It would not be a Women’s World Cup without a meeting between the United States and Sweden. The two historically strong teams will meet again on Sunday for the seventh time in nine editions of the tournament, but this time, the stakes are higher. One team is guaranteed to be going home.
Sweden confirmed its place atop Group G on Wednesday with a 2-0 win over Argentina. One night earlier, the U.S. stumbled its way into the knockout round with a scoreless draw against Portugal, meaning the Americans finished second in the group for the first time since 2011, when — of course — Sweden defeated them in the group finale.
“We always play Sweden in every major tournament without a doubt,” U.S. forward Alex Morgan said in the aftermath of Tuesday’s draw. “Probably every time since I’ve been on this team. So, we know them very well. We know their strengths. We’ll be watching with attention tomorrow.”
In 42 all-time meetings, the U.S. has won 23 and Sweden seven, with 12 draws between them. Four of the six World Cup meetings have ended in favor of the U.S., with Sweden winning that 2011 group-stage match and the two teams playing to a scoreless draw at the 2015 World Cup. Each time, beginning with the inaugural World Cup in 1991, they have met in the group stage.
Their most recent World Cup meeting in 2019 was a 2-0 victory in favor of the U.S., but it came with significant context. Sweden coach Peter Gerhardsson hardly tried to hide the fact ahead of the meeting that he was happy to settle for second place in the group and avoid playing hosts France in Paris in the quarterfinals. The U.S. took that path and dispatched France en route to a second straight World Cup title. Sweden finished third for a third time in program history, one that still does not have a World Cup or Olympic title to its name despite a successful history.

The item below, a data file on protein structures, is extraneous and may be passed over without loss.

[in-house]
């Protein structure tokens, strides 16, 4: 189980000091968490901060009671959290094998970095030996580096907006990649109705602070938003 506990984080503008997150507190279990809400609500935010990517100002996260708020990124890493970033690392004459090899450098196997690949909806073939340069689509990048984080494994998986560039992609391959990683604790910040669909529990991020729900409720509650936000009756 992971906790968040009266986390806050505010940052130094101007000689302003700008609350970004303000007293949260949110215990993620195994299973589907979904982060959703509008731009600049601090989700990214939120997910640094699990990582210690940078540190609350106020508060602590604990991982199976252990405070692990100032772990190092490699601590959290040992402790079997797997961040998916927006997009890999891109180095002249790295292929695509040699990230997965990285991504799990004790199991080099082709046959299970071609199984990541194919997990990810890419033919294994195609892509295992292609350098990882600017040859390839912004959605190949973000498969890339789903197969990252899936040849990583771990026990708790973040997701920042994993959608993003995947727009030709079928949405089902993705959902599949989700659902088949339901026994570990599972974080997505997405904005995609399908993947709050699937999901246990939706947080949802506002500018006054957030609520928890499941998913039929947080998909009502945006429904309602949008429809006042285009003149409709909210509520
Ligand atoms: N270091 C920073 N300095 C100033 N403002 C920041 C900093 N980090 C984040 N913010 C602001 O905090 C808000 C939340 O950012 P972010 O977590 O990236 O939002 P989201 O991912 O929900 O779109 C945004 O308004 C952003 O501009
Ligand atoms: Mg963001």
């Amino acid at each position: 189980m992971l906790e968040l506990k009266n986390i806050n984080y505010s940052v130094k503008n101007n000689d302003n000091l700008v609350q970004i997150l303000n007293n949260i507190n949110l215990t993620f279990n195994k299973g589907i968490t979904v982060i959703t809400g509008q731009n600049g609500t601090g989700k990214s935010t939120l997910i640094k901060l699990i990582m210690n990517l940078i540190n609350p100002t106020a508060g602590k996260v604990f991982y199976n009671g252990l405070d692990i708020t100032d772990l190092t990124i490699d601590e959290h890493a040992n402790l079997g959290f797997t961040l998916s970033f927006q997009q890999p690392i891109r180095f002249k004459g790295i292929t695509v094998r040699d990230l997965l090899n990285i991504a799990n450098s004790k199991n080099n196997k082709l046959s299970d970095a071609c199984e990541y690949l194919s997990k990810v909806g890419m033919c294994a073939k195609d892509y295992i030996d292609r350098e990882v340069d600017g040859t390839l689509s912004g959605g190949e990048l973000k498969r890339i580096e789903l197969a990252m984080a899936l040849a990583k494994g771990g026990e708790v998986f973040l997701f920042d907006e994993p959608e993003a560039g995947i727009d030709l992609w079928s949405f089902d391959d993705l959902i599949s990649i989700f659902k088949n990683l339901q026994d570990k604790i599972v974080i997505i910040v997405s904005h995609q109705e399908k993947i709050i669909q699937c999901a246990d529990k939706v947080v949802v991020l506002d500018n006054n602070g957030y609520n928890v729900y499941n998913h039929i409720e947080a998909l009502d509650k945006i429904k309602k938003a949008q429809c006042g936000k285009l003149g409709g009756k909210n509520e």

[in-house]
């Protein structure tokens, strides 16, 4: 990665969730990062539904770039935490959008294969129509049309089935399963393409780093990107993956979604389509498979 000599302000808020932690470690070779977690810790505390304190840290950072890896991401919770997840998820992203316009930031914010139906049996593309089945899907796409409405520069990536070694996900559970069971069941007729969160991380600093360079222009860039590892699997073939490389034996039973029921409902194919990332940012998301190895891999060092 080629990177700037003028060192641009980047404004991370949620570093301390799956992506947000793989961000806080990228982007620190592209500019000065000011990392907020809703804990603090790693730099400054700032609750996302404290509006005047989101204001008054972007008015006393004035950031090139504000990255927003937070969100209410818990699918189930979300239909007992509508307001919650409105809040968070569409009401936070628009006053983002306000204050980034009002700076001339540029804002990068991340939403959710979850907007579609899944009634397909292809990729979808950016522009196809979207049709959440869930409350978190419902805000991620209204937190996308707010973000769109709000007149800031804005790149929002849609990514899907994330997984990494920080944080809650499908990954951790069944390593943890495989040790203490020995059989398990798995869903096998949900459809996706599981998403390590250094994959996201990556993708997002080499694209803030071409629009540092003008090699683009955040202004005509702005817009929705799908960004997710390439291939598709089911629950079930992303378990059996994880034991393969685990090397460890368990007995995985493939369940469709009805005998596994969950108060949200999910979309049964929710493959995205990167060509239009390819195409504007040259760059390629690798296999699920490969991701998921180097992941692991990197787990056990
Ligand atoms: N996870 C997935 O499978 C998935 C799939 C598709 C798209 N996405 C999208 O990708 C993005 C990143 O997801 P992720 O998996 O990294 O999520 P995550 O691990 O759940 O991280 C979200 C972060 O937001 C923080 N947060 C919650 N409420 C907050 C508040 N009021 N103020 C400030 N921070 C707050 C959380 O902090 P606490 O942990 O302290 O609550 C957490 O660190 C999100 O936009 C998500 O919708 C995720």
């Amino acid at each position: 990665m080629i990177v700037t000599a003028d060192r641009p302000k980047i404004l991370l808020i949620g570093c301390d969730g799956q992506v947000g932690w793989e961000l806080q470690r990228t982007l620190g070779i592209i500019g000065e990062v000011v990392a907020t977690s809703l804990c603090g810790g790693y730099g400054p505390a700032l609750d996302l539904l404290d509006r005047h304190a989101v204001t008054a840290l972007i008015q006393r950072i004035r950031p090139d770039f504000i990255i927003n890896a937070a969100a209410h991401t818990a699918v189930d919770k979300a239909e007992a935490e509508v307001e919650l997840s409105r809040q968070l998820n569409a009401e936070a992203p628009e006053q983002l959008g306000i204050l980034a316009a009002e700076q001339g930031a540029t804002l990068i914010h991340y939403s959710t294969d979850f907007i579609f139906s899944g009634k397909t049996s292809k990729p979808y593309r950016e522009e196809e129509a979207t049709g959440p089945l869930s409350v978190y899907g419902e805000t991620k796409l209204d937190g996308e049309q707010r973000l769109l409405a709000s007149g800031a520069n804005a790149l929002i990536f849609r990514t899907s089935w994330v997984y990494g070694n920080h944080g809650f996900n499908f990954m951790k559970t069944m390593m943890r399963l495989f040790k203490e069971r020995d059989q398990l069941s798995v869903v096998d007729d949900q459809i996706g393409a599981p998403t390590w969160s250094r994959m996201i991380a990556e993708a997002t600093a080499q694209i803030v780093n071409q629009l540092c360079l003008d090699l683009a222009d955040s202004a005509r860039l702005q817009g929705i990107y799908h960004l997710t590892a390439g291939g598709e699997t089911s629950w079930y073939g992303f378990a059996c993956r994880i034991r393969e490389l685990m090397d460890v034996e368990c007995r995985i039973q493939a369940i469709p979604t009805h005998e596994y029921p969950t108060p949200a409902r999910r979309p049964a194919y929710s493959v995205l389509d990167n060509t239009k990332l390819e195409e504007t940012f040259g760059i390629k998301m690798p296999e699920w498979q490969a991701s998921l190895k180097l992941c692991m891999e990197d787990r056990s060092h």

This time around, nobody played for second place. Sweden trounced Italy, 5-0 in the group stage as part of their run to winning Group G. That victory gave them enough of a goal-difference cushion to logically (but noth mathematically clinch the group ahead of the final match day, meaning Gerhardsson could rest players. Sweden has been particularly clinical on set pieces at this World Cup.
Meanwhile, the U.S. struggled against Portugal and nearly crashed out of the tournament in the final second of the game. Ana Capeta‘s shot in second-half stoppage time hit the post when a goal would have sent debutants Portugal through and the U.S. home at the group stage for the first time.
“It’s not like we don’t have the pieces,” U.S. head coach Vlatko Andonovski said after Tuesday’s match. “It’s not like we have not done this before against good opponents. Like I said before the game, we have to stick to our principles, we have to stick to our game model, and we have to stick to our philosophy. We’ve executed our principles on both sides of the ball, offensively or defensively, against very good opponents with the group of players that we have here and I have no doubt that we can execute it with players going forward.”
Sweden and the U.S. last met at the Tokyo Olympics two years ago, where Sweden thrashed the U.S., 3-0 in the group stage. The U.S. picked itself up enough to earn a bronze medal, while Sweden claimed silver, falling to Canada on penalties in the gold-medal match.
On Sunday in Melbourne, Australia, the two meet in the Round of 16. The U.S. has never finished worse than third at a World Cup. Ahead of the 2016 Olympics, the Americans had never finished with worse than a silver medal at the Games. Sweden defeated them in penalties in the quarterfinal, however, ending the team’s dominance (but also sparking the United States’ rebuild ahead of the 2019 World Cup).
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